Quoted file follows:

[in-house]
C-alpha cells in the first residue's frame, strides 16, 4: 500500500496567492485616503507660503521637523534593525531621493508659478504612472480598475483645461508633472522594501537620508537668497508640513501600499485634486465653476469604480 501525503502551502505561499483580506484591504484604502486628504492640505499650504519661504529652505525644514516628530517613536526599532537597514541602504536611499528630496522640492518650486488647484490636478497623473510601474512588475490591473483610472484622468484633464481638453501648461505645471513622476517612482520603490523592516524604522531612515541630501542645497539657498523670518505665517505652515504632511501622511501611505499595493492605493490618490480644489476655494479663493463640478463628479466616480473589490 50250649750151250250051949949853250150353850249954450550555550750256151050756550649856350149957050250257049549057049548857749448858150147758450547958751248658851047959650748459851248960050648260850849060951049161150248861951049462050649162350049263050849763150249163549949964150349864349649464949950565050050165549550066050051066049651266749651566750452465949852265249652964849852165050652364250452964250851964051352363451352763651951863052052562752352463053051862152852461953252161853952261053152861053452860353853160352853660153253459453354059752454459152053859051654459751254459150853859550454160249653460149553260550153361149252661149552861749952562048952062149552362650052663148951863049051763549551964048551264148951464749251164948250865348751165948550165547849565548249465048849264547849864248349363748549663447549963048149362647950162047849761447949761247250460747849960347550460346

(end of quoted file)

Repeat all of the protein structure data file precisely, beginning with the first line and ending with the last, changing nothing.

[in-house]
C-alpha cells in the first residue's frame, strides 16, 4: 500500500496567492485616503507660503521637523534593525531621493508659478504612472480598475483645461508633472522594501537620508537668497508640513501600499485634486465653476469604480 501525503502551502505561499483580506484591504484604502486628504492640505499650504519661504529652505525644514516628530517613536526599532537597514541602504536611499528630496522640492518650486488647484490636478497623473510601474512588475490591473483610472484622468484633464481638453501648461505645471513622476517612482520603490523592516524604522531612515541630501542645497539657498523670518505665517505652515504632511501622511501611505499595493492605493490618490480644489476655494479663493463640478463628479466616480473589490 50250649750151250250051949949853250150353850249954450550555550750256151050756550649856350149957050250257049549057049548857749448858150147758450547958751248658851047959650748459851248960050648260850849060951049161150248861951049462050649162350049263050849763150249163549949964150349864349649464949950565050050165549550066050051066049651266749651566750452465949852265249652964849852165050652364250452964250851964051352363451352763651951863052052562752352463053051862152852461953252161853952261053152861053452860353853160352853660153253459453354059752454459152053859051654459751254459150853859550454160249653460149553260550153361149252661149552861749952562048952062149552362650052663148951863049051763549551964048551264148951464749251164948250865348751165948550165547849565548249465048849264547849864248349363748549663447549963048149362647950162047849761447949761247250460747849960347550460346